From the 13th May until the 2nd October 2016, the British Library is hosting a free exhibition titled Punk 1976-78. Looking at punk in its early days, and how it affected music, fashion, print and youth culture . This event is a part of Punk London, a year long celebration of punk, triggered by the 40th anniversary of the Sex Pistols’ debut single, Anarchy in the UK. Punk London includes gigs, exhibitions, films and more.
The library has put together a huge collection of punk memorabilia for the exhibition, making the event a shrine to punk. Punk fans can look forward to being transported back to the glory days. Things you can expect to see there are a range of fanzines, flyers, record sleeves and recordings from the library’s collection. Also, rock journalist Jon Savage has donated raw material from his archive in Liverpool’s John Moores University.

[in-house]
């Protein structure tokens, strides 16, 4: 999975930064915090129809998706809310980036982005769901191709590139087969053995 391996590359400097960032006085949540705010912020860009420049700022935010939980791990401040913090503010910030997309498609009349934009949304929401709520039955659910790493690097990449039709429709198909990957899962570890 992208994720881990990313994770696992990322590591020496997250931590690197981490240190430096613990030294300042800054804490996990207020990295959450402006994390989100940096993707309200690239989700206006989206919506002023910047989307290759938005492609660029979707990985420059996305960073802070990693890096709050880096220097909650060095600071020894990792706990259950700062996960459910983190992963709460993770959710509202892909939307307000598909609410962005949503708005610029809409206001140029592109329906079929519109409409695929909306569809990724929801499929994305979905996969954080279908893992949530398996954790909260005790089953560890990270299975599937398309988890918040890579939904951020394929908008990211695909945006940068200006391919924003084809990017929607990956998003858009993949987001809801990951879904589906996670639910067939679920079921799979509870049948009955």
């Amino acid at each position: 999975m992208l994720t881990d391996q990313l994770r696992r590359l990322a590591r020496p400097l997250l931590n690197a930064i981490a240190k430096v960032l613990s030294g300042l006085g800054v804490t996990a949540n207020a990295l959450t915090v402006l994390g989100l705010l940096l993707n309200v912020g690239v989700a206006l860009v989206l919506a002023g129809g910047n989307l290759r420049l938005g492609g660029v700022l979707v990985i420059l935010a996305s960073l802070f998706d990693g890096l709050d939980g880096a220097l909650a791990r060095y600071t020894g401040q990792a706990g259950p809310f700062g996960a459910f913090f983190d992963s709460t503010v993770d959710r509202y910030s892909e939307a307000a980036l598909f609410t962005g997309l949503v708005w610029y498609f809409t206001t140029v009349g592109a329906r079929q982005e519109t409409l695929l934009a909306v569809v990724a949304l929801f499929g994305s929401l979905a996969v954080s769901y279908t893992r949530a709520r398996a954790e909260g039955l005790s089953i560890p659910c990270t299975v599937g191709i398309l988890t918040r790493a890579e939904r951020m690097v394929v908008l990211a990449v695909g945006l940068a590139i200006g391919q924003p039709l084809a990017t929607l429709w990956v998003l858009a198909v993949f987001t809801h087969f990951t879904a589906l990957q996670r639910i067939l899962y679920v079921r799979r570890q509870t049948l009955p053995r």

Andy Linehan, the curator of popular music at the British Library raves about his excitement for the event. He says how the exhibition is focusing on the initial burst of punk, and looks at the way it continuously influences our culture as time goes on. Linehan talks about how he actually lived through the punks’ defining era and looking at all of the items in the exhibition is a crazy flashback to his youth. He explains how punk is “not an easy thing to define”, but he does talk about the huge impact punk made on the way people think. As he says that punk was “the birth of the independent label”. One part of the exhibit Linehan says he’s really excited about is a very rare, unreleased A&M copy of God Save the Queen, which was donated from a huge Sex Pistols collector, who was happy to share his collection.